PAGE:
J. L. BELL is a Massachusetts writer who specializes in (among other things) the start of the American Revolution in and around Boston. He is particularly interested in the experiences of children in 1765-75. He has published scholarly papers and popular articles for both children and adults. He was consultant for an episode of History Detectives, and contributed to a display at Minute Man National Historic Park.

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Friday, June 15, 2007

Bunker Hill "By Some Mistake"?

Yesterday I noted the ongoing little kerfuffle over whether it would be more accurate to call the Battle of Bunker Hill the “Battle of Breed’s Hill.” We can do that, I figure, right after we change the name of the Battle of Gettysburg to the “Battle of lots of places all around Gettysburg, but not, you know, right in the middle of town.” It might be a little more accurate, but it wouldn’t really be worth it.

But in one way the distinction between Breed’s Hill and Bunker Hill may have really mattered.

In the immediate aftermath of the battle, many New Englanders thought it had been a debacle for their side. The British military had driven provincial troops from a fortified position and moved closer to Cambridge headquarters. Hundreds of men had been killed, wounded, or captured, including the head of the Massachusetts Provincial Congress, Dr. Joseph Warren. The artillery had lost five of the six cannons it took into the battle. All those artillery companies’ officers and a few other officers were in various shades of disgrace.

Provincials consoled themselves with news of the heavy British losses. Only as time went on did it become clear that the battle had discouraged the British army from trying to break the siege again. Then the Battle of Bunker Hill gradually turned into an American success story.

In the meantime, the Provincial Congress formed a committee of inquiry to look into what happened. This committee’s report was mainly supposed to put the American cause in the best possible light for London readers, but there was also the question of what had gone wrong. The committee delivered their report on 25 July. Before getting down to the business of lambasting Crown policies, it said:

...commanders of the New England army had, about the 14th ult. [i.e., of last month], received advice that General [Thomas] Gage had issued orders for a party of the troops under his command to post themselves on Bunker’s Hill. . . .

Accordingly, on the 16th ult., orders were issued, that a detachment of 1000 men should that evening march to Charlestown, and intrench upon that hill. Just before nine o’clock they left Cambridge, and proceeded to Breed’s Hill, situated on the further part of the peninsula next to Boston, for, by some mistake, this hill was marked out for the intrenchment instead of the other.
However, exactly a month later Col. William Prescott wrote to John Adams in Philadelphia:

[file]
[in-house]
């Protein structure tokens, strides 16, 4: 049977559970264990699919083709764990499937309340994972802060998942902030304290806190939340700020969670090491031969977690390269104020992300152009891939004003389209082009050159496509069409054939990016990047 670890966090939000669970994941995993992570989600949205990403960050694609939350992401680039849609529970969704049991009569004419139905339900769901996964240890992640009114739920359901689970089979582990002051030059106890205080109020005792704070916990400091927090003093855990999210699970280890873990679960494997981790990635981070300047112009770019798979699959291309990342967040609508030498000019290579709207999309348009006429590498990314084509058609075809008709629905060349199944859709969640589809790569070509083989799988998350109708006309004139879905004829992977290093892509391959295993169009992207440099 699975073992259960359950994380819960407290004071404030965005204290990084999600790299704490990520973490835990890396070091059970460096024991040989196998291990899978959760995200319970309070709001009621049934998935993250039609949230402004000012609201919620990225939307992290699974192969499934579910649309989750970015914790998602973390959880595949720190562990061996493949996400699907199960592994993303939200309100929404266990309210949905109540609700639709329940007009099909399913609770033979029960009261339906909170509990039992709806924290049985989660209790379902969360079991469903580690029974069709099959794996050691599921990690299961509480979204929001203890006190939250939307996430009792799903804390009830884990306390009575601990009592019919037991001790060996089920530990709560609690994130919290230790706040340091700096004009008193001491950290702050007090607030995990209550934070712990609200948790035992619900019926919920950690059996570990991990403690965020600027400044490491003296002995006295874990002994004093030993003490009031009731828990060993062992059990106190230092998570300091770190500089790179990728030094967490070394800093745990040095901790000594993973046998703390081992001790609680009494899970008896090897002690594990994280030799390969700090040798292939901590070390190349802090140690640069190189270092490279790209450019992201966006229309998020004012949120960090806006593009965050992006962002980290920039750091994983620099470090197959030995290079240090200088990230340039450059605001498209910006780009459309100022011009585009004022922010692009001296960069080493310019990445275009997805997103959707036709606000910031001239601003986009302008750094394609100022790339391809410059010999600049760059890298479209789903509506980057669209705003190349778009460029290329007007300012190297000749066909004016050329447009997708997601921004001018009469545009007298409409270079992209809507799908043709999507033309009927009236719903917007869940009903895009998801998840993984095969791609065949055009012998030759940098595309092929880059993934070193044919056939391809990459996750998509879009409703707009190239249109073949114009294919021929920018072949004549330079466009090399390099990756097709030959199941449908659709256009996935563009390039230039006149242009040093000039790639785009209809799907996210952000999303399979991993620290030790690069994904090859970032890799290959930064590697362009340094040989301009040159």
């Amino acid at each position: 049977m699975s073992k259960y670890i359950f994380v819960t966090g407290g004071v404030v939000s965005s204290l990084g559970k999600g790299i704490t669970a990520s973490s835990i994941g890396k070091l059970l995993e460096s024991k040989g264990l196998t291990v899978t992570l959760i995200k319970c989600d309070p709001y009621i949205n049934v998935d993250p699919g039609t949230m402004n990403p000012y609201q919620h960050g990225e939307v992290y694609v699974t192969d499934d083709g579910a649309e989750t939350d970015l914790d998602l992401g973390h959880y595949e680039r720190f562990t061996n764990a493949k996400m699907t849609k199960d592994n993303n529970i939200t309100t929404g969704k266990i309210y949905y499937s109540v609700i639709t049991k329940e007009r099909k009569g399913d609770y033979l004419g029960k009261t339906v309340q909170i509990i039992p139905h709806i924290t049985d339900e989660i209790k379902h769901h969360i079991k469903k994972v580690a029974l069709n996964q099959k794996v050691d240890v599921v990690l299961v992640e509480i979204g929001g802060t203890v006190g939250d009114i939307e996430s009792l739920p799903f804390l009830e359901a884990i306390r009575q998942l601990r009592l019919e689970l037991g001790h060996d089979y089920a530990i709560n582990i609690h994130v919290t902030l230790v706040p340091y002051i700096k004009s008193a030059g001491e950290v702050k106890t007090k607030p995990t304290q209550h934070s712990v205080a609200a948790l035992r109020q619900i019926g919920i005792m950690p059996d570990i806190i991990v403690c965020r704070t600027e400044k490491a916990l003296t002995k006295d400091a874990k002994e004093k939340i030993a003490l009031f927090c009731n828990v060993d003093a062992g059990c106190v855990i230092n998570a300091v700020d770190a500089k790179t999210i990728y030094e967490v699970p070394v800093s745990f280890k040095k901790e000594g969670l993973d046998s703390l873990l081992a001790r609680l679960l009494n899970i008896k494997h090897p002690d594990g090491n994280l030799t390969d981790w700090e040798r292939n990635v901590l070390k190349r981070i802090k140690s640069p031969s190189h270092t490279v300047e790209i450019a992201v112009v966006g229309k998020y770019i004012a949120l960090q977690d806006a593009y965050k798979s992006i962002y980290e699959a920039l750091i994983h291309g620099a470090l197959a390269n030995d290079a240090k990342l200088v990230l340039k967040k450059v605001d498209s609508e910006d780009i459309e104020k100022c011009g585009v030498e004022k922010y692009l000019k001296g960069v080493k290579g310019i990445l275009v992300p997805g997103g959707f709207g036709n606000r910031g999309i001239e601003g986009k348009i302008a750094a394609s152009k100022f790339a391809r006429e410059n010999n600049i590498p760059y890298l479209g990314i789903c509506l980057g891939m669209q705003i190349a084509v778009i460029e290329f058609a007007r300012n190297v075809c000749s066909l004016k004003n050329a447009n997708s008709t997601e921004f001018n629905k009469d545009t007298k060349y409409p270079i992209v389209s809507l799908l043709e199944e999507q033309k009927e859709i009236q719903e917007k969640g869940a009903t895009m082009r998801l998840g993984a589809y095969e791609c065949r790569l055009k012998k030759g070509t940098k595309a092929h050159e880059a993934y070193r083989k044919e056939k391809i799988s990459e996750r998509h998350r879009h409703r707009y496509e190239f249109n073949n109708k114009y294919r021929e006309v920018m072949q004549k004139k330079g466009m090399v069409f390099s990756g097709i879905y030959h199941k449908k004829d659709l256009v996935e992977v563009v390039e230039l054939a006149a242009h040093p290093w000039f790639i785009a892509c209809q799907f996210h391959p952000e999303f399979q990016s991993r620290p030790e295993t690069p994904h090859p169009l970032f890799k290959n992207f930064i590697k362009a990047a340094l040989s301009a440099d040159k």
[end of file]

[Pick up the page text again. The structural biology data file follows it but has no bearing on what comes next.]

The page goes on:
On the 16th of June, in the evening, I received orders to march to Breed’s Hill in Charlestown, with a party of about one thousand men. . . .

We arrived at the spot, the lines were drawn by the engineer, and we began the intrenchment about twelve o’clock; and plying this work with all possible expedition till just before sun-rising, when the enemy began a very heavy cannonading and bombardment.
And then there’s a 12 July letter from a man named Samuel Dyer (perhaps a Boston officeholder of that name), passing on secondhand news:
that the engineer and two generals went on to the hill at night and reconnoitred the ground; that one general and the engineer were of opinion we ought not to intrench on Charlestown Hill [apparently meaning Breed’s Hill] till we had thrown up some works on the north and south ends of Bunker Hill, to cover our men in their retreat, if that should happen, but on the pressing importunity of the other general officer, it was consented to begin as was done.
So which account is correct? We don’t have a written record of the orders issued on 16 June, if they were ever written down. All of these accounts come from after the battle, and are thus tinged by that oldest and deepest of human motivations, the desire to cover your own arse.

Prescott insisted that he went to Breed’s Hill as ordered. The Provincial Congress committee said the orders were for Bunker’s Hill, but an officer—implicitly Col. Richard Gridley, commander of the American artillery regiment—“marked out [the wrong hill] for the intrenchment.” The stories Dyer heard absolved both Prescott (who wasn’t involved in the decision) and Gridley (who advised against it), and blamed an unnamed general for choosing Breed’s Hill without adequate preparation behind the lines. And that doesn’t even get into the question of who that general was, or whether Dyer’s information is reliable.

All I can be sure about the choice of Breed’s Hill for the provincial redoubt are that:So if American security hinged on the subtle distinction between Bunker’s Hill and Breed’s/Charlestown Hill, it wasn’t wise to send those men out in the middle of the night to find the right spot.

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